Liz Cheney and Zoe Lofgren want to repair the Electoral Count Act of 1887. They say their effort will be based on four principles; I disapprove of every one.
The vice president (who acts as presiding officer for a joint session of Congress in a presidential election) has no authority or discretion to reject official state electoral slates, to delay the count in any material way, or to issue procedural rulings that have such an effect.
I see no reason to limit the authority or discretion of the presiding officer. Authority and discretion are inherent attributes of the office. The gravity of their nature is exactly the reason that we assign a person and not a machine to perform them.
[I]f members of Congress have any right to object to electoral slates, the grounds for such objections should be narrow.
This principle conflicts with the more important principle that no congress can bind the actions of a future congress. There is no telling what the future holds; we should keep our options open.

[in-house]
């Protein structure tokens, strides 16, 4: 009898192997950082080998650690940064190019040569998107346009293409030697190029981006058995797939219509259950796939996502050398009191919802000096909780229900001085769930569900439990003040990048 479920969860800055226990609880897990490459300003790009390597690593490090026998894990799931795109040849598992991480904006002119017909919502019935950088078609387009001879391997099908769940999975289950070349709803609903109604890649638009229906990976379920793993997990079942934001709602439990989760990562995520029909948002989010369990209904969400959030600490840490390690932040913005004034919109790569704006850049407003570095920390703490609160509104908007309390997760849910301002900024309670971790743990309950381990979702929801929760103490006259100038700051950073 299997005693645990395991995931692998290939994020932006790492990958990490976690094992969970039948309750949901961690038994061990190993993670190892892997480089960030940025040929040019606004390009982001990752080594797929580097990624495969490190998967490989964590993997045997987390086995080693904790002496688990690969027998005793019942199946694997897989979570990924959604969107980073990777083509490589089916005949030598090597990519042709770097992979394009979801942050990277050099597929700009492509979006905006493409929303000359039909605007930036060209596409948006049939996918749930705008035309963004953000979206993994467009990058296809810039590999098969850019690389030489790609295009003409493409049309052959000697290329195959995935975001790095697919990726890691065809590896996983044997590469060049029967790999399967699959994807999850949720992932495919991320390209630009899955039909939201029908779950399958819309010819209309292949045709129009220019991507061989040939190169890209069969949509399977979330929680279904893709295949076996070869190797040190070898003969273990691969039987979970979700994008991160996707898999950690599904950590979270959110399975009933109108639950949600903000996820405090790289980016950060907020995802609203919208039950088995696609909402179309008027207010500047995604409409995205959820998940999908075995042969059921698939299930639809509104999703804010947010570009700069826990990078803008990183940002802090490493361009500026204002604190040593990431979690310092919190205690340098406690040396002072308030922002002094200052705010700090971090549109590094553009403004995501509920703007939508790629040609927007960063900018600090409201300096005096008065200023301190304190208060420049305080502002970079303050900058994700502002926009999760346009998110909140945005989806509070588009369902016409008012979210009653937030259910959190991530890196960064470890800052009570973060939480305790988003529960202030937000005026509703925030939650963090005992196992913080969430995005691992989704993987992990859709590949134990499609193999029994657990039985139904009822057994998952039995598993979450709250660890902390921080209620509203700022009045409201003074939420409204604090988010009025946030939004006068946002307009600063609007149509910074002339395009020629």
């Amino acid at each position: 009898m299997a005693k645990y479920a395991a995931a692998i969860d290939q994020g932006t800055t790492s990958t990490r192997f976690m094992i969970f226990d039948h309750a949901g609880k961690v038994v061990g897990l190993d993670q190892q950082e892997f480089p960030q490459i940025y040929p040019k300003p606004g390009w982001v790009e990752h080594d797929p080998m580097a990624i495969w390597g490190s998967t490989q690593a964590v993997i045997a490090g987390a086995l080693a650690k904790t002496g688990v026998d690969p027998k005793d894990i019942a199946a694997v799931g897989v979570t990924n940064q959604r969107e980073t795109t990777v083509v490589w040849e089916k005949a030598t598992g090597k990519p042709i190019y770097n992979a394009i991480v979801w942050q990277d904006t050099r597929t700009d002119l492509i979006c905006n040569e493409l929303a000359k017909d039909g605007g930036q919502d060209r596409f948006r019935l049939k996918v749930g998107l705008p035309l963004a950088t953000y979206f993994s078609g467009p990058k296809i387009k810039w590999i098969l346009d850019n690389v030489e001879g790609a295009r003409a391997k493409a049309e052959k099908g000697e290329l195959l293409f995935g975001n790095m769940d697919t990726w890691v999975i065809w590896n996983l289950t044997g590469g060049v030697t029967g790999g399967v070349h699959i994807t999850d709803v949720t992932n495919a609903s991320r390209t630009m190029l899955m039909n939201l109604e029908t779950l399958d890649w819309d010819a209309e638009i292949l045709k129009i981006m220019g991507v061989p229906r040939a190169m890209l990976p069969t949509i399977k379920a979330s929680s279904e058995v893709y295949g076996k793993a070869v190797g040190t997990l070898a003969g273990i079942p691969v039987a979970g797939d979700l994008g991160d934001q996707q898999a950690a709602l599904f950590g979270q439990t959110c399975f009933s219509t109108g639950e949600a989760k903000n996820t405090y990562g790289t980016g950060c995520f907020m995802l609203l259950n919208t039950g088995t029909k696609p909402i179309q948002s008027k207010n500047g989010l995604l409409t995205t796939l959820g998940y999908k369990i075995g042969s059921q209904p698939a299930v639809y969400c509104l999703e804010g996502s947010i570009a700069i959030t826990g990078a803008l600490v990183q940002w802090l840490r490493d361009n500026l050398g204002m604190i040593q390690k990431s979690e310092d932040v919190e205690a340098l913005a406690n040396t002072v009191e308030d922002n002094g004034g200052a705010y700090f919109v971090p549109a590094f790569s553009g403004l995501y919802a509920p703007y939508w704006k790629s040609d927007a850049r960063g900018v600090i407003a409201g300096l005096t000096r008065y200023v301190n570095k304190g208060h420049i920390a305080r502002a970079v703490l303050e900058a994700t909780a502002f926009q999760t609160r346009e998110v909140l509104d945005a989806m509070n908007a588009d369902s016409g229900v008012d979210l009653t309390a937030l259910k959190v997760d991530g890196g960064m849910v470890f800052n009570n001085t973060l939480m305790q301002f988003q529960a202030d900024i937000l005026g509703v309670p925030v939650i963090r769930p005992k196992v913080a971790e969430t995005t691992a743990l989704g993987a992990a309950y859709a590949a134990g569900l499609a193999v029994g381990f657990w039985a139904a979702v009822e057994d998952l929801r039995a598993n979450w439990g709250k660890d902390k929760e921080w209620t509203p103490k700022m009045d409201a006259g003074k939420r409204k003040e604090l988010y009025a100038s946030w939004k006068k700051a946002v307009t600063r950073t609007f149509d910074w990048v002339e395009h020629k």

[G]overnors must transmit lawful election results to Congress; if they fail to fulfill that duty, or another official prevents the lawful results from being transmitted, candidates for the presidency should be able to sue in federal court to ensure that Congress receives the state’s lawful certificate.
The courts are not the right place to determine election results because valid court processes take too long.
[F]ederal law must make clear that the rules governing an election can’t change after the election has occurred.
This sounds like a good thing, but I question whether new federal law is the best way to achieve the desired result. The citizens in the states are the parties with the Constitutional standing and the greatest interest to address the rules governing an election. We should leave this matter to them.
Overall, I disapprove of the notion that we can produce a more perfect union by continually passing more nearly perfect laws. The greater wisdom is to rely on the good nature of human beings in elected office to do right things. There is remedy enough should they fail.